Date: 2005–10
  13. By: Ulrich Horst; Jos´e A. Scheinkman
    Date: 2006–07–15
  14. By: Richard M.H. Suen (University of Rochester)
    Abstract: This dissertation can be divided into two parts. The first part is motivated by two trends that occurred during the second half of the twentieth century. First, there was a persistent rising trend in medical spending. Second, there was a significant increase in longevity. Chapter 1 presents a model in which a combination of technological progress in medical treatment and rising incomes can explain these two. The main theme of this chapter is that the rapid growth in health care spending was not driven by factors associated with market structures or insurance opportunities, but by factors underlying the production and accumulation of health, namely improvements in medical treatment and rising incomes. According to this model, these two factors can explain all of the increase in health care spending and more than 60% of the increase in life expectancy at age 25 during the period 1950-2001. The next question considered is whether or not it is efficient to allocate so many resources to the health care sector. To answer this question, a benchmark for welfare analysis is constructed in Chapter 2. This is then compared to the model presented in Chapter 1. An equivalent variation measure is used to quantify the welfare differences between the two. One major finding of the second chapter is that, with improvements in medical treatment and rising incomes, a large increase in medical spending can be obtained even in the first-best scenario. The second part of this dissertation is motivated by two other phenomena that happened over the period 1910-1970. First, a rising fraction of the urban population chose to live far away from the city center. Second, there was a significant increase in car-ownership. he objective of Chapter 3 is to assess quantitatively the relationship between the two. To achieve this, a simple model is constructed in which people can choose where to live and whether or not to purchase a car. The calibrated version of the model is able to explain about 86% of car-ownership in 1970 and about 77% of the suburbanization trend during the period 1910-1970.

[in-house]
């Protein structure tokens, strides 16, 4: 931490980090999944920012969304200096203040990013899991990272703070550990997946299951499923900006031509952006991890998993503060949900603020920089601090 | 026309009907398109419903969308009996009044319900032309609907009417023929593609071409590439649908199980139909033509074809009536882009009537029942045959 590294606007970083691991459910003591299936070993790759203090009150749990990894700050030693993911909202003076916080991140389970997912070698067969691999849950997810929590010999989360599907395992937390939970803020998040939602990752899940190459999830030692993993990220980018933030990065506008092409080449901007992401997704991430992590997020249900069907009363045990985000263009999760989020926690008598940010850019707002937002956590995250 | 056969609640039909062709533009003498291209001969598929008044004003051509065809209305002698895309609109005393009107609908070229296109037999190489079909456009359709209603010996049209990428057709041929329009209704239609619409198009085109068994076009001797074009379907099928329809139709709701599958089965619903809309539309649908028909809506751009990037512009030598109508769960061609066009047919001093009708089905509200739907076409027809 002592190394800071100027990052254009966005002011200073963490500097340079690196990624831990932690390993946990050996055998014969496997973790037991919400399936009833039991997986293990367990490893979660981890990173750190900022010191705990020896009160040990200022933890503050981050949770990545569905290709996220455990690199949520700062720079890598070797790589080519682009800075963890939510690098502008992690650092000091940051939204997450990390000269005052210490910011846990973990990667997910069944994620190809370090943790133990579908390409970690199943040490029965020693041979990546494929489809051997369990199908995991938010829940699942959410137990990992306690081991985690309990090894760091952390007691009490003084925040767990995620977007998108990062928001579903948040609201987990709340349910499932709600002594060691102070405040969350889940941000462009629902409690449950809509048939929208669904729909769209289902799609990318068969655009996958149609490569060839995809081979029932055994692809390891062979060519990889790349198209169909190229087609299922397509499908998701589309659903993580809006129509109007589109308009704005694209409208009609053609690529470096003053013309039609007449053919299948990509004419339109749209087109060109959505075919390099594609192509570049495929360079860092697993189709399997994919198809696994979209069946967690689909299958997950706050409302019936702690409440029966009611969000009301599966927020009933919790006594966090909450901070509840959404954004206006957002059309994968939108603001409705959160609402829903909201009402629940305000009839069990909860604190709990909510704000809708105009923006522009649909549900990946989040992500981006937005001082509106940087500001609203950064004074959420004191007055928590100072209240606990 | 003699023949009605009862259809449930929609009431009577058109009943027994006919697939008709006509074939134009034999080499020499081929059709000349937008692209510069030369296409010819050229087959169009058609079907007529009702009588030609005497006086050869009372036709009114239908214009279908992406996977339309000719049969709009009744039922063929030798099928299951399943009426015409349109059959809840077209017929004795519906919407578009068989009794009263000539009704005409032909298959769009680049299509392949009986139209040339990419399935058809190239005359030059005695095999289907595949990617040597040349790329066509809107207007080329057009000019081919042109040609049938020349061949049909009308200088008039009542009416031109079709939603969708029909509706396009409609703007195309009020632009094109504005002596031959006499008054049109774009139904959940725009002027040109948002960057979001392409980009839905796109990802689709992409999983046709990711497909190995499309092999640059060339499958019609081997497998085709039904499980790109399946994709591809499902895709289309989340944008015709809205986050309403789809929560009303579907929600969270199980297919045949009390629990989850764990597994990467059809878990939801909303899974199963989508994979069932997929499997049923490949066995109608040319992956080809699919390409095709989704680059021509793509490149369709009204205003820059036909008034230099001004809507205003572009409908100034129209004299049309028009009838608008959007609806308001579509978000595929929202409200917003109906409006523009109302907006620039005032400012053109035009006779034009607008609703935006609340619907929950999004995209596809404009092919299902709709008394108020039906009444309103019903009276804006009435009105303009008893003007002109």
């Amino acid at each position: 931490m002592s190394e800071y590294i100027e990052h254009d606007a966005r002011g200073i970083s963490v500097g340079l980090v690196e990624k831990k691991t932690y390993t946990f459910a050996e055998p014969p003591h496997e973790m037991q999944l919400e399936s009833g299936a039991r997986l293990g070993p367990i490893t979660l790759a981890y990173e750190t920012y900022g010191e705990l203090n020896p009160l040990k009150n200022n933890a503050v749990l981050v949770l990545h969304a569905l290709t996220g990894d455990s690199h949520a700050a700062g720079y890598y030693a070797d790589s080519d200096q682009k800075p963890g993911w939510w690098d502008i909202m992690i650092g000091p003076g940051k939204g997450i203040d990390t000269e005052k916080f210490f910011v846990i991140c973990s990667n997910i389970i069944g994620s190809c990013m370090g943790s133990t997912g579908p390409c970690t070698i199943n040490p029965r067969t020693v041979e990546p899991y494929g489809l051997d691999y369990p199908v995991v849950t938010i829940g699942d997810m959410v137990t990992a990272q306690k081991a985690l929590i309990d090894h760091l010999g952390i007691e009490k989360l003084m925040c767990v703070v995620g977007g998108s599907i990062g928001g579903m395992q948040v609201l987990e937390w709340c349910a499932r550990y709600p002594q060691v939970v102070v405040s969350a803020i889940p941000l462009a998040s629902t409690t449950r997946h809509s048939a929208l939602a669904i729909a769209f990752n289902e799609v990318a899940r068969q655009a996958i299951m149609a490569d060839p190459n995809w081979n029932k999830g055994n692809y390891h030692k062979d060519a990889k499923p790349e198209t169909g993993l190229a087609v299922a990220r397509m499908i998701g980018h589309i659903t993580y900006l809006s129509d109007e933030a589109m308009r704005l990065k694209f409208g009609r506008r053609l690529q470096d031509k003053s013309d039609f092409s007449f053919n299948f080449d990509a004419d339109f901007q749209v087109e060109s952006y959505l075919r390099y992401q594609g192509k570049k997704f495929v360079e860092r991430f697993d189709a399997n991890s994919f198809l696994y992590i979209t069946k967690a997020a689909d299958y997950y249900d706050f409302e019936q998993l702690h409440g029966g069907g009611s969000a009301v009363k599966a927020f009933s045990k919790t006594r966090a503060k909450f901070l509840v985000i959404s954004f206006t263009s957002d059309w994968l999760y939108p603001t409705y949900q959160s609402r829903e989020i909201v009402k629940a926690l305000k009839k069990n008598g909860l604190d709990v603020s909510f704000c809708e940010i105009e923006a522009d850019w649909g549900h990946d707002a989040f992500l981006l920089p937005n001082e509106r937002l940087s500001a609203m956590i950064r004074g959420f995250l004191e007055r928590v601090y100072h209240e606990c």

Keywords: Technological Progress, Life Expectancy,Medical Spending, Automobiles, Suburbanization
    Date: 2006–07
  15. By: Jun Ishii (Department of Economics, University of California-Irvine); Sunyoung Jun (Department of Economics, University of California-Irvine); Kurt Van Dender (Department of Economics, University of California-Irvine)